It’s Manly to Admit Your Pain
Jed Finley shares his journey to acknowledging his ankylosing spondylitis pain.
By Jed Finley, founder, Living With Ankylosing Spondylitis support group
I’ve had ankylosing spondylitis (AS) for 26 years. I’ve been an advocate for people with AS for half of that time, and what I have learned is that guys don’t like to admit they are in pain.
Support groups are 66% female, even though current diagnosis rates favor males by the same amount. The numbers are backwards, for the simple fact that men do not like to admit they need support.
And I’ll admit it, I used to be the same way.
I was 12 years old when I was diagnosed. At that time, there weren’t many options for treatment, at least for someone my age. Because of this, I had no other option than to just forget and move on with my life — mind over matter.
By 12, I had already had a lot of training in forgetting about pain. At the ripe, old age of one, I managed to break both my legs, and because I didn’t cry, everyone thought I was fine. Right before my AS diagnosis I broke my wrist playing hockey, played the remaining two periods and went to school the next day before I went to a doctor.
Mind over matter. Grunt, grunt. I ain’t got time for pain!
And this was my mindset until … well, I’ve never totally given up this mindset. Let’s be honest, the ability to ignore pain and strive on is useful when you’re in pain every day of your life.
But admitting my pain and limitations, that happened in my early 20s. I was a member of my university’s cross-country team, and while playing a game of basketball with my teammates, I broke my ankle. To be honest, I had actually broken my ankle a month or two prior, I just hadn’t noticed. I can’t explain how this was possible, but according to my X-rays, things had already started to heal and the newly formed bone gave out. Some seriously next-level “mind over matter” stuff, I guess.
My broken ankle was the first time I was forced to slow down and stop running (literally). Just being, and being aware of my limitations, allowed me to realize ankylosing spondylitis hurts!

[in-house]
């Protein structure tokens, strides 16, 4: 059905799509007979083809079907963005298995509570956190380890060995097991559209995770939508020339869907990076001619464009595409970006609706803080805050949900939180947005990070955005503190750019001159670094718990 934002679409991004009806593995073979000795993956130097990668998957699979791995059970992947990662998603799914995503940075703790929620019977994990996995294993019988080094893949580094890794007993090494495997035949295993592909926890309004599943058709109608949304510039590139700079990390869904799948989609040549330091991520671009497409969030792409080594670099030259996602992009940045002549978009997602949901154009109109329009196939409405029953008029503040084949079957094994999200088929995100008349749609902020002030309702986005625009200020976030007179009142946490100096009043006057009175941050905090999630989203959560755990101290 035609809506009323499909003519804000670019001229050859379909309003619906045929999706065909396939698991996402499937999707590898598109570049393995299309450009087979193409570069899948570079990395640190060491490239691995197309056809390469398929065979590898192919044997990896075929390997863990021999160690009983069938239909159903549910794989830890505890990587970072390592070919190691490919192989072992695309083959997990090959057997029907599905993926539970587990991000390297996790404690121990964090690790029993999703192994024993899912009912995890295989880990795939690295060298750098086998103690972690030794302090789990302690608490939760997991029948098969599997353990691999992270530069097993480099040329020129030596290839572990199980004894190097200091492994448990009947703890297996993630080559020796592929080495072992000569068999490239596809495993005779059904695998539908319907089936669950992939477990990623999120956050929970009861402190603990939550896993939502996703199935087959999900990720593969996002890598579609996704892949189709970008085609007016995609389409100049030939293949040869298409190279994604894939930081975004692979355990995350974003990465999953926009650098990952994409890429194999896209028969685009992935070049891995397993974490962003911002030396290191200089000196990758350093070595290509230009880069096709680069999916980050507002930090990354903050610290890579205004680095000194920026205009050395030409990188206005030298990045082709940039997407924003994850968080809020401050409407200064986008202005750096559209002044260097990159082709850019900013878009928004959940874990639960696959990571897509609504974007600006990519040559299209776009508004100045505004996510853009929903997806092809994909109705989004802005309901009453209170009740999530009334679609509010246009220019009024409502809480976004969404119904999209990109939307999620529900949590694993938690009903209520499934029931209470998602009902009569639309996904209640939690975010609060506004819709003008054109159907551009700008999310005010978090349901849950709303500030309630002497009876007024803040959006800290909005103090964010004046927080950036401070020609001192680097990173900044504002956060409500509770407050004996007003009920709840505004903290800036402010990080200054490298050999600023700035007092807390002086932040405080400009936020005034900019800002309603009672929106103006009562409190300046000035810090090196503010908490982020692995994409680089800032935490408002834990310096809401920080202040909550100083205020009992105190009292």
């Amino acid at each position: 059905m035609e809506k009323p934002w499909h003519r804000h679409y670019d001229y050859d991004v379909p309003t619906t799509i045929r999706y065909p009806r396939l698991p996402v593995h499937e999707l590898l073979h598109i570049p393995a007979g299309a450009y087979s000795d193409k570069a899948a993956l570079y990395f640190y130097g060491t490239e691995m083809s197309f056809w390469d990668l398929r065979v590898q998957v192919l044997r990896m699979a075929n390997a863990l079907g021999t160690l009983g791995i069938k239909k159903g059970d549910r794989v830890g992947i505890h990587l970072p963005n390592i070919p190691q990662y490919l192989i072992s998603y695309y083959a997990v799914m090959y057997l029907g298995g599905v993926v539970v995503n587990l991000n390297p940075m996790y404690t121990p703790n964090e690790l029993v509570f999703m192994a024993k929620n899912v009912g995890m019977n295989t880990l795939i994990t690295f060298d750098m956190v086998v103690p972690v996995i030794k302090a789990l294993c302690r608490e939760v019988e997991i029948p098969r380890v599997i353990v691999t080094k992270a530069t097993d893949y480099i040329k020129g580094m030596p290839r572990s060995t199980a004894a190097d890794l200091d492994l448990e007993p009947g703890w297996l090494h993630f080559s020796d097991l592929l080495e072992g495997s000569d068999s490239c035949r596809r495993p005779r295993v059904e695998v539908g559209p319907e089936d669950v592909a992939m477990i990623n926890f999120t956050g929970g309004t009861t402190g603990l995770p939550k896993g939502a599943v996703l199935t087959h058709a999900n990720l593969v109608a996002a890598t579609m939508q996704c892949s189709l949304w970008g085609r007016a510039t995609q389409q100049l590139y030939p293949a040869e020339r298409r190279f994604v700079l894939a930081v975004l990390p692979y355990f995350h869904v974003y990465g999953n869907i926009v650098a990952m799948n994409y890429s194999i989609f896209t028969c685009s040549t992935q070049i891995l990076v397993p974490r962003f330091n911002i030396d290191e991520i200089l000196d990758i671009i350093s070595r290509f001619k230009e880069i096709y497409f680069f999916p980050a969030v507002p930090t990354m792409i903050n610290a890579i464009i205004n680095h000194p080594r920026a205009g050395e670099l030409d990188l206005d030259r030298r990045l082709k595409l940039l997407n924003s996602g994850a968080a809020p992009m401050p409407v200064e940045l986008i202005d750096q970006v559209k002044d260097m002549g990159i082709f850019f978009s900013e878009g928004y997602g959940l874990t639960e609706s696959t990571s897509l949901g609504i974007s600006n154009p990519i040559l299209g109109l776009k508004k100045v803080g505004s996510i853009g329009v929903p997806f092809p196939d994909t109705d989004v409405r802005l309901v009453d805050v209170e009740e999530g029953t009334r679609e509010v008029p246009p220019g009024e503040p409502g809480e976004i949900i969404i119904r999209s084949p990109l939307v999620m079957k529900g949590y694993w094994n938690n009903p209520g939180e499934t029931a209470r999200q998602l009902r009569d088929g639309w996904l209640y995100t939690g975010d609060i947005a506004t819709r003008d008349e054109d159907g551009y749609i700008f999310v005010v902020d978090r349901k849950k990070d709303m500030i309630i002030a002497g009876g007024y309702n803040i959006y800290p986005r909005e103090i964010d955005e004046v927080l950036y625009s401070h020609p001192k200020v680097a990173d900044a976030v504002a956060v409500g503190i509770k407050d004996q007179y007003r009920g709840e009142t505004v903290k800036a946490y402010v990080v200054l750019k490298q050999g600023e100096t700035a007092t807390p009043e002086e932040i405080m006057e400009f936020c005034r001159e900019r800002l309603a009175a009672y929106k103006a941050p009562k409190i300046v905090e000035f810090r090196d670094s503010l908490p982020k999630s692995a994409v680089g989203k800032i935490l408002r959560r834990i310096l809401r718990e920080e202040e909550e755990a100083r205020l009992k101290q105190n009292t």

My pain had seriously caught up with me. I still wasn’t willing to go to a doctor, but my pain became my sidekick from that moment on. I started letting my inflamed spine dictate my posture, my actions and my mood. My college roommates started calling me “old man” and I would self-medicate with whatever was available.
It wasn’t easy to accept at first. Years later I started getting proper treatment from a rheumatologist. I found online sources and began learning everything I could about spondylitis, and most of all, I sought the support of others.
In 2007, after not finding much online support, I started my own Facebook group called “Living With Ankylosing Spondylitis,” which today has over 28,000 members. I began writing my stories down for others to read. I did everything I could to be open and honest about my condition and my pain.
We all need to be willing to share our experiences with chronic pain. Nobody (including men) should suffer alone or miss out on help because being vulnerable isn’t “tough” or “manly.”
There is nothing wrong with asking for help. Find a support group and share your story. You are the only one in the world who can do that.
Tune in to the Live Yes! With Arthritis Podcast: Take Control of Back Pain episode to hear more about my story and another amazing patient leader, Dr. Rita Roy, who is the CEO of the National Spine Health Foundation.
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